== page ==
An Inspector Calls… London’s Belmond Cadogan Hotel is full of ‘hope and expectation’ following a multi-million pound renovation
- The Belmond Cadogan Hotel has reopened after its £39 million refurbishment
- Located on Sloane Street in Chelsea, the cheapest room will set you back £470
- The decor is stylish and modern but ‘respectful of the building’s heritage’
The scaffolding finally has come down to reveal the brand new £39 million Belmond Cadogan Hotel on Sloane Street.
If you’re passing, make a point of looking in. Greet the handsome doorman in his red tunic, then stand in the lobby and admire the mosaic floor, the art, the polished wooden staircase, the dresses of the receptionists, the light flooding through the windows, the (faux) sprigs of blossom.
You will see the pretty tea room in front of you, where breakfast is served, and you will want to stay the night. The only drawback is the price, with rooms starting at £470. Throw in dinner and a few drinks, and two of you won’t leave without spending close to £600.
The brand new £39 million Belmond Cadogan Hotel on Sloane Street, pictured above
Americans with money will adore it, and wealthy couples coming in to London from the country will feel perfectly at home.
And if you don’t want anyone to know you are here, then an unmarked entrance at the back of the building will do the job.
Such an entrance would have come in handy when the Prince of Wales (later to become Edward VII) visited his mistress Lillie Langtry, the American actress and socialite, who lived in the hotel in the late 1870s. A few of her leather suitcases are displayed in the lobby.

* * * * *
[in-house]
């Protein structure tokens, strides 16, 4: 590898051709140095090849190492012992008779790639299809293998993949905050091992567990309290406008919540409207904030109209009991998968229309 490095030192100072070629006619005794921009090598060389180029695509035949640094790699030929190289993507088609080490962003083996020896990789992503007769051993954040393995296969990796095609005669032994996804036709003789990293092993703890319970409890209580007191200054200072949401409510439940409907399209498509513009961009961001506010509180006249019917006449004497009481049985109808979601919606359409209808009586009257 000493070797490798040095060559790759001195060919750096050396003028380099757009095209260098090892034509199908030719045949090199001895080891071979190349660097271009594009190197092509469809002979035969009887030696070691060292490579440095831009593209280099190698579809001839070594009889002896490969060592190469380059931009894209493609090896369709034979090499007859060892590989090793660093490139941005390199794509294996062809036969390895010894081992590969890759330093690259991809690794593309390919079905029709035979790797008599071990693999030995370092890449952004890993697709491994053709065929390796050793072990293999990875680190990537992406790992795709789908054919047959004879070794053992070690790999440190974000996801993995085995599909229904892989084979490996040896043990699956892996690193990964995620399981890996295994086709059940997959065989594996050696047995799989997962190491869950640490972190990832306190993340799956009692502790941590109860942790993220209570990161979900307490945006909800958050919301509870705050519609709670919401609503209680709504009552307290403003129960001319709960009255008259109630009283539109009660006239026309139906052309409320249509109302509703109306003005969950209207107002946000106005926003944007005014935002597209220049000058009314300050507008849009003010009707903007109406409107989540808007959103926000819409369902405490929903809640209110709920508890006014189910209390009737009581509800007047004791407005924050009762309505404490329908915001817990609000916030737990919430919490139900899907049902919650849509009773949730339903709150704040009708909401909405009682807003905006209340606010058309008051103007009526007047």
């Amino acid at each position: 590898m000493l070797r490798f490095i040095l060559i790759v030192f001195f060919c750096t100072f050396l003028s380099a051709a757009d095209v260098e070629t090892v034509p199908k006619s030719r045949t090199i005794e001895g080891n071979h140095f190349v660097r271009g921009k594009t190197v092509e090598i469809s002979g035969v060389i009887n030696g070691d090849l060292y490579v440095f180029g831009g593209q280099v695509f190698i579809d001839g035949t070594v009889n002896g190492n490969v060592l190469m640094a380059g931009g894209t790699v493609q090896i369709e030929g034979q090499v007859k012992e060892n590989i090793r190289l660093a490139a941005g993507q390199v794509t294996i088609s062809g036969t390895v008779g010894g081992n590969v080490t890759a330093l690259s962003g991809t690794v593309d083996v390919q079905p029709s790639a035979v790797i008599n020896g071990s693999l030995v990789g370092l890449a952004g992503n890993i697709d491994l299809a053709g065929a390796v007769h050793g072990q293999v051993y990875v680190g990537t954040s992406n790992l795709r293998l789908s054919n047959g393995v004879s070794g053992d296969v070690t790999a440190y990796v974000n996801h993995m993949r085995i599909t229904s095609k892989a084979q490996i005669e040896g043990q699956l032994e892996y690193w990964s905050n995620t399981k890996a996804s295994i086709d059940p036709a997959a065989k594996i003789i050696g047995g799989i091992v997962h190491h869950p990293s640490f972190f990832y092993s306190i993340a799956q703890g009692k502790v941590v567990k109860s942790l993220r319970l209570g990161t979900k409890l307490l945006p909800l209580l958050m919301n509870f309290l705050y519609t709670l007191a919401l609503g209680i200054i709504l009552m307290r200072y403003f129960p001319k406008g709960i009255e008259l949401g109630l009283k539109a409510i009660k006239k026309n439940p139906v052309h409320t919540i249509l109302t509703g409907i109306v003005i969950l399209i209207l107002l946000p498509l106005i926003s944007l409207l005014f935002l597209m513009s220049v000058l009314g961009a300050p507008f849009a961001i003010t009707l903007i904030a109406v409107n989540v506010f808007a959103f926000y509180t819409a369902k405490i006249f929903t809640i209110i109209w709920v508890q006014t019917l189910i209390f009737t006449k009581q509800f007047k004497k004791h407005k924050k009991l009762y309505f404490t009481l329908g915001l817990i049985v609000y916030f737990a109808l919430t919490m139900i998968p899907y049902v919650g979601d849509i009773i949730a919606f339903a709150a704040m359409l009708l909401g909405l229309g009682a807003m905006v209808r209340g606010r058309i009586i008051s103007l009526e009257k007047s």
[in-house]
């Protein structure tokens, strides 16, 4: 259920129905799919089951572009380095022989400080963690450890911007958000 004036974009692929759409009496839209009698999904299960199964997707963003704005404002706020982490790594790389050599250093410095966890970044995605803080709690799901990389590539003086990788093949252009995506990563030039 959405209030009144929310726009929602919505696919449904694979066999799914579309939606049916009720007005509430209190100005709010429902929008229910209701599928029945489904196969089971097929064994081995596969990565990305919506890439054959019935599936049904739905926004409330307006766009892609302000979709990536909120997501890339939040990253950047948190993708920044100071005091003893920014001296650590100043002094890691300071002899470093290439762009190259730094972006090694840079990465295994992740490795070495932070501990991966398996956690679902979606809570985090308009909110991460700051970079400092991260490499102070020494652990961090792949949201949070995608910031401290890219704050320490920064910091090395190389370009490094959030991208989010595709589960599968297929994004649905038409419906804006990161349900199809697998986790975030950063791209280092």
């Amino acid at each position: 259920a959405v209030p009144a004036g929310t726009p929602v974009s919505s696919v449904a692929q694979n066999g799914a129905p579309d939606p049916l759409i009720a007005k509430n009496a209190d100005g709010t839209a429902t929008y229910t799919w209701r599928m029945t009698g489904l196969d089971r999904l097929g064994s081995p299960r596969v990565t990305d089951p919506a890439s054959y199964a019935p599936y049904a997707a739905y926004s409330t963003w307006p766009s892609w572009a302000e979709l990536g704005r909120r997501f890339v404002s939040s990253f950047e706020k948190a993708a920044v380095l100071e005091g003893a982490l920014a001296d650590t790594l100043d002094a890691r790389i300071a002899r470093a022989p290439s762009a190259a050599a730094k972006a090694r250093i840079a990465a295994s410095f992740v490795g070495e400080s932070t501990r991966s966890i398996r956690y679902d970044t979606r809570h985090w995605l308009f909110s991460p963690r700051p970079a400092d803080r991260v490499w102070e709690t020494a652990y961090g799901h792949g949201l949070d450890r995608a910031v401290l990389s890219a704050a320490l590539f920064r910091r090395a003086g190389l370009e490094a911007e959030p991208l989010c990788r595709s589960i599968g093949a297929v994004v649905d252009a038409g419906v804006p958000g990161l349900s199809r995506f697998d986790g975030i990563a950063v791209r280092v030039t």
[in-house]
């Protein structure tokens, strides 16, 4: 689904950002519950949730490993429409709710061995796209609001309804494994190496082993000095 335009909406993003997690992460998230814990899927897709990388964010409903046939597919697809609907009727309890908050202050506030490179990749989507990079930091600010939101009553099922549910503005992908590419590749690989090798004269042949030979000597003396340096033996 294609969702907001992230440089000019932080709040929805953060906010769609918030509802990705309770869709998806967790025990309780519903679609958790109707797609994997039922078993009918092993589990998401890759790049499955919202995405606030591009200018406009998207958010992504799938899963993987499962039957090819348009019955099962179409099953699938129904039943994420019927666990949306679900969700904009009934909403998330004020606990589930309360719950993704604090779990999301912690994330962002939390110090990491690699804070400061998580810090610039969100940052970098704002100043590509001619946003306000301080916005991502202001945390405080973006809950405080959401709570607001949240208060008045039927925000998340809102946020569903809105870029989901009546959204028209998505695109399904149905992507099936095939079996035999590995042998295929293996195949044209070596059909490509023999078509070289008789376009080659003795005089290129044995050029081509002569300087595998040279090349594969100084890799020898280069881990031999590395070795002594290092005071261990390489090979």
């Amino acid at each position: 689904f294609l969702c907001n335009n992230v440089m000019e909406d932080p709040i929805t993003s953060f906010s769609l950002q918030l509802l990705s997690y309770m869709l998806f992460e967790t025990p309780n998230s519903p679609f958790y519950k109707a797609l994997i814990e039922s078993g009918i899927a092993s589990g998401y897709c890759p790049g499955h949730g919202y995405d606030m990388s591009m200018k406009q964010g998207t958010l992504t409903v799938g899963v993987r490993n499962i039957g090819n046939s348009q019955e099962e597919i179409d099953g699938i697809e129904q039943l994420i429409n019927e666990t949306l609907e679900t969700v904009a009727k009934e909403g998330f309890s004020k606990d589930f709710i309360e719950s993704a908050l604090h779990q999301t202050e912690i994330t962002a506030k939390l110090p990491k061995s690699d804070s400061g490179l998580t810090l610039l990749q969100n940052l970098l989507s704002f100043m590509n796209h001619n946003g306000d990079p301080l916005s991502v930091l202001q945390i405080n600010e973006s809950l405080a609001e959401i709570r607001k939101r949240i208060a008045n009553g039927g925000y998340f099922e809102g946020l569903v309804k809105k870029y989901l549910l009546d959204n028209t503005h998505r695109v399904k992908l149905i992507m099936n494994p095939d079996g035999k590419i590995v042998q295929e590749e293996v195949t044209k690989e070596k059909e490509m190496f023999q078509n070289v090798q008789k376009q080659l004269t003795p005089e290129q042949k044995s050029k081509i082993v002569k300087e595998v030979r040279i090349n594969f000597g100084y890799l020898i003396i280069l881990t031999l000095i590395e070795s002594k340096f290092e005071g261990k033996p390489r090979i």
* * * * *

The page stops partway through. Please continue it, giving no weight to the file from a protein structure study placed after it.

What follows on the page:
We’ve booked the cheapest room — and miraculously are upgraded to a beautiful suite overlooking Pont Street. It’s stylish and modern but respectful of the building’s heritage, with cornices picked out in creamy white paint.
Above the bed is an intriguing and restful abstract painting. Books have been selected by the local bookshop, John Sandoe, and the lotions come from nearby Bamford’s. The marble bathroom is huge, with a TV in a wall near the free-standing bath. The telly doesn’t work, but we’re not bothered.
What does concern us are the fake books near the lifts on the ground floor, the slow service in the bar and the price of a wagyu steak — £44. And why does everything have to be such a performance?
Luxury: One of thebedrooms at the hotel (above). The cheapest room available costs £470
We want a couple of drinks fast and ask for them at the bar, only to be told that someone will come to take our order.
Adam Handling is the chef-patron. You walk past his open kitchen to get to the restaurant.
The food is fussy, clearly intended to catch the eye of the Michelin inspectors. But the atmosphere is buzzy and full of hope and expectation, just as it should be after so long behind those construction boards.